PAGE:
Monobider Moner Katha
Gautam Kr. Bandyopadhyay
Head of the Department, Department of Psychiatry, College of Medicine & Sagore Dutta Hospital, Kolkata, West Bengal, India
This is the review of a book written in Bengali and authored by a senior academician and psychiatrist containing case histories of great literary standard.
Keywords: Mind. Humour. Narrations.
Correspondence: Professor (Dr.) Gautam Kr. Bandyopadhyay, Head of the Department, Department of Psychiatry, College of Medicine & Sagore Dutta Hospital, 578, B.T. Road, Kamarhati, Kolkata-700058, West Bengal, India. firstname.lastname@example.org
In comparisons to other professionals, psychiatrists have the plethora of opportunities to share their experiences at the very personal level. Definitely they need to have enough patience, sensitivity, a good amount of communication skill and courage to shoulder all those information. It has been always remained a pleasurable experience to know all those life stories from the pen of a psychiatrist. But apart from those life pages, pain and conflicts in the mind of a psychiatrist routinely goes unaddressed in most of the common case history books usually written by psychiatrists or psychologists. Recently, I have come across one such book which depicts such stories through the ‘professional lenses’ of a psychiatrist along with the honest reflections from the psychiatrist’s chair.
The book “Monobider Moner Katha”, written in Bengali is a hundred paged book full of such life scripts, authored by one senior academician and psychiatrist, Dr. Soumitra Ghosh, who has a vast experience in the clinical field. In my opinion this is a real treasure box containing more than sixty well written case histories carefully selected from the large pool of clients. To review this book is not an easy work, as this little book is not just a so-called ‘case diary’ type, but also a work of great literary standard.
The whole book is divided in nine separate chapters, each describing a separate dimension of mind, like, tension state, guilt, astonishments, pleasure, sadness or greed. Last two chapters are concerned with personal feelings and transcendence of a psychiatrist and almost all the chapters are packed with a good sense of humour, which is traceable even when the author is describing most difficult and violent patients. This chapter reminds me the story of one stalwart psychiatrist of early 20th century, Colonel Owen Berkeley Hill. The unforgettable style of Dr. Hill in dealing with his patients of Kanke asylum, which is evident in his autobiography, “All too human: an unconventional autobiography”, is the real gem of a story. Interestingly, both the authors are similar in dealing with such patients using ready wit, courage and concern for their patients, although they are dissimilar in their personality pattern and individual fashions.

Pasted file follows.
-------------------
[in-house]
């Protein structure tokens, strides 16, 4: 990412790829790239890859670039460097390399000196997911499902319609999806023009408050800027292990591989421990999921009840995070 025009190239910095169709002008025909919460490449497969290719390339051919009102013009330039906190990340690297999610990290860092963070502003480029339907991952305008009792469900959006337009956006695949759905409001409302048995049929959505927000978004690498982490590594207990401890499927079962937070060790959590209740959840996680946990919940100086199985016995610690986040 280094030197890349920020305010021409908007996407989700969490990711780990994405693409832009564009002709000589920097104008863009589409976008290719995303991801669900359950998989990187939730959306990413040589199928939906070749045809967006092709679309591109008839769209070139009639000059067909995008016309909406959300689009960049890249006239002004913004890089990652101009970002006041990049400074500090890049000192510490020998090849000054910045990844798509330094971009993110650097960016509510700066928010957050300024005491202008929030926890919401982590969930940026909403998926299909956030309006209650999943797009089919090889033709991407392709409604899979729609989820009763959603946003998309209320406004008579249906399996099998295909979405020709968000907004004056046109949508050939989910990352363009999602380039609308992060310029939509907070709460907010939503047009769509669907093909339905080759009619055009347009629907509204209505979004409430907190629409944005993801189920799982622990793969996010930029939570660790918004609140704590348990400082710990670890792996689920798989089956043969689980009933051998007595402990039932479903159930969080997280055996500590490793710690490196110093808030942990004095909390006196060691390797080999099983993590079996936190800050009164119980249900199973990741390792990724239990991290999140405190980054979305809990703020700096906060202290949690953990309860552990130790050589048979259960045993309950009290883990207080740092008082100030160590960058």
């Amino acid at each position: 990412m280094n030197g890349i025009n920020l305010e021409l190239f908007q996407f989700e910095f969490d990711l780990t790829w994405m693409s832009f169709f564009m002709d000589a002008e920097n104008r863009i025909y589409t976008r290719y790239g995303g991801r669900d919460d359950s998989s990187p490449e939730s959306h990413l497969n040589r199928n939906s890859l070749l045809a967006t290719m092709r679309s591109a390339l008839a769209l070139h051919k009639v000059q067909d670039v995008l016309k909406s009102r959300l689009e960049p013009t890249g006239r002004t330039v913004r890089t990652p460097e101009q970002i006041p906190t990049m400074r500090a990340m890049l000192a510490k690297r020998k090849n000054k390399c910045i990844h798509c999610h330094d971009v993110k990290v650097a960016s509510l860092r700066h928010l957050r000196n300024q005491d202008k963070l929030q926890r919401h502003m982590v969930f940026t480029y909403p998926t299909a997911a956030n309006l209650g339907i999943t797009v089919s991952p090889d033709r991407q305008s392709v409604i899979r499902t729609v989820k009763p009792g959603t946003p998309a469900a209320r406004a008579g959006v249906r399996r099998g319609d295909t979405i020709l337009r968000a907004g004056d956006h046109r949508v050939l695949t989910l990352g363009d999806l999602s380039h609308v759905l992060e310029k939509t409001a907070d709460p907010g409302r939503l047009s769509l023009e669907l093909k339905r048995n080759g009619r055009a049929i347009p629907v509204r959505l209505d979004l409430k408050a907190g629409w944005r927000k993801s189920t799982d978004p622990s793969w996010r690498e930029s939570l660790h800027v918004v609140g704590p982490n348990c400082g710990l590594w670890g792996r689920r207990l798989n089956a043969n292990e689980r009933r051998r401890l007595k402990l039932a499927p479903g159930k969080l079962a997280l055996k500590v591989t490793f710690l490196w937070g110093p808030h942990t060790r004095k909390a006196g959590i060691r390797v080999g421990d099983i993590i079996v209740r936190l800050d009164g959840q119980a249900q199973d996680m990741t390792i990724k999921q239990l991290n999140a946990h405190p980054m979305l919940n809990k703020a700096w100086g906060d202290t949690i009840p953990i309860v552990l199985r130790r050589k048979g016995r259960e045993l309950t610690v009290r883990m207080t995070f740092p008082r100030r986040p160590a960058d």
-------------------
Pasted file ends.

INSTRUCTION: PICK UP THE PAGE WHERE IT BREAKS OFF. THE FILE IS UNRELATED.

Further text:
The honest and open narrations offered by the author especially when describing inhibitions, hesitations or regrets from the other side of the table is definitely a work of merit.
Unhesitant analyses and unconditional positive regards for those persons suffering from psychological problem and above all the simplicity of the writing style has made this book a must read one.
Bandyopadhyay GK. Monobider Moner Katha. Open J Psychiatry Allied Sci. 2017;9:79-80. doi: 10.5958/2394-2061.2018.00005.8. Epub 2017 Jul 21.
Source of support: Nil. Declaration of interest: None.
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